DOING BUSINESS IN NIGERIA: Comparing the LLC and Sole Proprietorship.
All over the world, aspiring entrepreneurs are always faced with the conundrum of either starting out as a sole proprietor or a limited liability company. While both business structures have their individual merits and demerits, most often than not, it is usually the nature of the intended business or the resources available to the entrepreneur that determines the option endorsed.
In Nigeria, a sole proprietorship is basically a business name registered, owned and managed by one person. It is the most commonly practiced type of business in Nigeria because it is the easiest to start, and ease that comes with running the business and decision making.
By virtue of the Nigerian Company Law, in a sole proprietorship, the owner of the business and the business are considered a single legal entity and the owner enjoys the profit and bears the loss of the business alone.
As opposed to a sole proprietorship, a limited liability company (LLC) is a separate business entity where the investors/owners of the business have limited liability based on an agreement or the amount of investments made.
Other considerations include:
- Ease and cost of start-up: The sole proprietorship is easier to start-up and requires a lesser amount of capital than the LLC. Nevertheless, it is easier for investors in an LLC to raise capital than it is for a sole proprietor who only depends on his/her own resources.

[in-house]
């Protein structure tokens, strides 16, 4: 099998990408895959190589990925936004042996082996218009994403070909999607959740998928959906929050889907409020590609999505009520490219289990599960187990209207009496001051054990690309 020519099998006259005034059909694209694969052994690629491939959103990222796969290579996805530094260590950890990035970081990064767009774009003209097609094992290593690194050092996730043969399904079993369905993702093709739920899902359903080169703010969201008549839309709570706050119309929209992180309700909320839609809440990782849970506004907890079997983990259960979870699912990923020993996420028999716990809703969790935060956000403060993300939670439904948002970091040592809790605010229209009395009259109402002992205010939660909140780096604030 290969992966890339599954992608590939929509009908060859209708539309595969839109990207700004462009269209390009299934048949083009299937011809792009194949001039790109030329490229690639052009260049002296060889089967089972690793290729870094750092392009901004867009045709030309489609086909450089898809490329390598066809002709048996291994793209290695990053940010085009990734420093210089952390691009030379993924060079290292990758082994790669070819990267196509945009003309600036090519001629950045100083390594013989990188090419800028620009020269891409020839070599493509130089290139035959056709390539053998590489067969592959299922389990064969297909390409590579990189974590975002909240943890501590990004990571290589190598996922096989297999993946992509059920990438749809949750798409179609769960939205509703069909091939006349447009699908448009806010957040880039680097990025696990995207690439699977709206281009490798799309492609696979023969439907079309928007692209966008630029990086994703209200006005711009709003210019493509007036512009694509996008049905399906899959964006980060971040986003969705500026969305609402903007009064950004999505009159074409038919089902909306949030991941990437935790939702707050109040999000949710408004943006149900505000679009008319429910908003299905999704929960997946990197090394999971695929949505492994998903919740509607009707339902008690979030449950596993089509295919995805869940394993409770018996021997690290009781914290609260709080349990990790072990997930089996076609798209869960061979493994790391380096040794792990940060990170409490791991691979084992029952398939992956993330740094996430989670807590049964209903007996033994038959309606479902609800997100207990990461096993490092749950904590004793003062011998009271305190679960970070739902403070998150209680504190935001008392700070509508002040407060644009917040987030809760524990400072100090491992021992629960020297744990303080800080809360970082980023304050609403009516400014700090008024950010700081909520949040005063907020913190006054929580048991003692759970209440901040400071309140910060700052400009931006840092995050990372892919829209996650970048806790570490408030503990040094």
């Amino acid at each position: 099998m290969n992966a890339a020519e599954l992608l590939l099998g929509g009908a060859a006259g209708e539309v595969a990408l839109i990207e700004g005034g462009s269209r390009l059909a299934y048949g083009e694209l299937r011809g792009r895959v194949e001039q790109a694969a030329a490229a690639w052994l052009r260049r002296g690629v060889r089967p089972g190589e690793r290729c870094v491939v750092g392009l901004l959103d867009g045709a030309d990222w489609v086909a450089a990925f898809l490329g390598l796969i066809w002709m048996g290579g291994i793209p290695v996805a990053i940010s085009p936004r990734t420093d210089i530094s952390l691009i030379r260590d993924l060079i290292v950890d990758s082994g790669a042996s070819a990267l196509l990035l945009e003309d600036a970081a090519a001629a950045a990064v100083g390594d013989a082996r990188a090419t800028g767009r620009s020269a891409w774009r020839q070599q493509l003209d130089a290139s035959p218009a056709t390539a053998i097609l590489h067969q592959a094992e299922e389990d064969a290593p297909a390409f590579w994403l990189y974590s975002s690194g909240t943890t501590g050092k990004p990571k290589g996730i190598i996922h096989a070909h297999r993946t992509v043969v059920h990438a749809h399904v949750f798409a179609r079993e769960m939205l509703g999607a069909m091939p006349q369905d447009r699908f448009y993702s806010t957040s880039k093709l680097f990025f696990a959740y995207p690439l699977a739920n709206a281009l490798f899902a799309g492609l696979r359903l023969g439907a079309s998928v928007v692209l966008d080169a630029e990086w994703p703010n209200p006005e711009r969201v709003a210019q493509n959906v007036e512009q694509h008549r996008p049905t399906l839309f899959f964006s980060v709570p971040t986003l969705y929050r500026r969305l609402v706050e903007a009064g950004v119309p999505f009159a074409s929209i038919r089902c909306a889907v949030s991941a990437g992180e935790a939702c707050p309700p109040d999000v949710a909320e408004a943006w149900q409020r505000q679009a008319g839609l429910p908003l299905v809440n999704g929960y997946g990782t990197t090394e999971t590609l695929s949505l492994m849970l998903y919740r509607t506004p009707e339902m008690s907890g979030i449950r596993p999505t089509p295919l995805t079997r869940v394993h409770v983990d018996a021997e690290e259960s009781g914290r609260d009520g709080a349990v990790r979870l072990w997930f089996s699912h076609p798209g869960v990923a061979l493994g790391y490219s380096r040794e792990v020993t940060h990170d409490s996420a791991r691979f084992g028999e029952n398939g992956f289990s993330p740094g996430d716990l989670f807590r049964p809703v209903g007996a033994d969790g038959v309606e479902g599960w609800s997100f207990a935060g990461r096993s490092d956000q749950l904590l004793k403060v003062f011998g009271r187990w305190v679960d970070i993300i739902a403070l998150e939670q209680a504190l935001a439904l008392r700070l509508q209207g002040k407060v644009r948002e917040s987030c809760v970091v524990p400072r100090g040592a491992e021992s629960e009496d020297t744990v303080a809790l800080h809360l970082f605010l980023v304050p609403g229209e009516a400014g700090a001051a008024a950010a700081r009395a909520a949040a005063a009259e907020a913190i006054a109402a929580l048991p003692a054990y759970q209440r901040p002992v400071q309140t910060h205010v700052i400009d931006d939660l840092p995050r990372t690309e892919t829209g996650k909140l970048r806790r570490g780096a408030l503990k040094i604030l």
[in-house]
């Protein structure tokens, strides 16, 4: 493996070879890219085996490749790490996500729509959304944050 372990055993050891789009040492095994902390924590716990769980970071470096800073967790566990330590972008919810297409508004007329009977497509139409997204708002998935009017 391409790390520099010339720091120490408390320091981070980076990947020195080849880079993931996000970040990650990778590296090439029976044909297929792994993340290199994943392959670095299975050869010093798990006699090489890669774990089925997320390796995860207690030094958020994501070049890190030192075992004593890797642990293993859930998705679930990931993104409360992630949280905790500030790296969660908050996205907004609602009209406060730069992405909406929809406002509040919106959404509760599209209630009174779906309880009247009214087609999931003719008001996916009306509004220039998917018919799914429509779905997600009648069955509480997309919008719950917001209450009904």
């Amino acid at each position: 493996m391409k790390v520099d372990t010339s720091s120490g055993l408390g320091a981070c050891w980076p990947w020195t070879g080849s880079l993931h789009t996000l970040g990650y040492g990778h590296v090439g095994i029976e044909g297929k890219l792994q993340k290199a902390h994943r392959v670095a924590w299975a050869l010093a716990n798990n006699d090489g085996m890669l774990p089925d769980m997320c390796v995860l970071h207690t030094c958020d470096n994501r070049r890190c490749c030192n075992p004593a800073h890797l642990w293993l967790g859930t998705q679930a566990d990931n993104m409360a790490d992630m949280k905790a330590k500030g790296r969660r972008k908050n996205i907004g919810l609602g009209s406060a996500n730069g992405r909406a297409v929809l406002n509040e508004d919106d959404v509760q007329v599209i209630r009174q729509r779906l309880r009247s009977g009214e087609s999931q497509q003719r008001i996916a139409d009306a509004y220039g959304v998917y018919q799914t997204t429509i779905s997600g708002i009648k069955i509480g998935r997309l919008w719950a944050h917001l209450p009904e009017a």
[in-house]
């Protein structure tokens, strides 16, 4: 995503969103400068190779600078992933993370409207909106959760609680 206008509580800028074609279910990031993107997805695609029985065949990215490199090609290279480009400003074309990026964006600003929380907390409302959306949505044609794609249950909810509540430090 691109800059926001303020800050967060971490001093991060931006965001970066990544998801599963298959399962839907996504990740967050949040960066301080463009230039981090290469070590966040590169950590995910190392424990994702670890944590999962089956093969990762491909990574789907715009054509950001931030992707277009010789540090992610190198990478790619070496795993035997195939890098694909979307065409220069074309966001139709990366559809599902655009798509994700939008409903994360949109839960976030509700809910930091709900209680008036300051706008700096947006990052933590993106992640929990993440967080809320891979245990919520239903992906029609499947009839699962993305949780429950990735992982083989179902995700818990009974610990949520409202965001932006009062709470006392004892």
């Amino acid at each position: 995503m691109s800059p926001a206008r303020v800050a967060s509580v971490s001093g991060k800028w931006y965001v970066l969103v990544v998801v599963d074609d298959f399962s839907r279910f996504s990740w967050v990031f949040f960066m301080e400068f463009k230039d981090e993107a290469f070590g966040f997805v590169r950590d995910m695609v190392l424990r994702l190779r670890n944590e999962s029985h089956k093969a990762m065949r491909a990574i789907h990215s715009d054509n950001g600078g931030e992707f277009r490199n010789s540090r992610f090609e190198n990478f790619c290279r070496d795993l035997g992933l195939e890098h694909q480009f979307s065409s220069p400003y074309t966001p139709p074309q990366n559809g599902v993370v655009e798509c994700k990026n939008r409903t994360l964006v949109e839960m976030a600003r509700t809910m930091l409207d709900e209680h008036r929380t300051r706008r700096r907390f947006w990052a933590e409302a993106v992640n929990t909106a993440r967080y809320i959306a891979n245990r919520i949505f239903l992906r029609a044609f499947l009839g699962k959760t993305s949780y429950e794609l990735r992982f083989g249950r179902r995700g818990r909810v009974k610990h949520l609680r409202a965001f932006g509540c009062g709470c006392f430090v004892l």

- Liability Risks: A sole proprietor is personally accountable for any debt or losses the business might incur. In a LLC the burden of debt is evenly spread among investors based on an investor’s financial commitment.
- Decision Making: In an LLC, the board of directors are in charge of the decisions that affect the running of the company. However, a sole proprietor answers to none and is not legally required to consult anyone. Whatever he decides stands.
- Ease of transfer of ownership: Ownership interests in a LLC may be sold to third parties without interrupting the continued operation of the business. On the other hand, a sole proprietor cannot be sold whole. Instead, each of its assets, licenses and permits must be individually transferred. New bank accounts and tax identification numbers are also required.
While the information provided in this article may not be all-encompassing, it, however, provides an intending entrepreneur with basic knowledge to guide him/her in making an informed choice between an LLC and a sole proprietorship.
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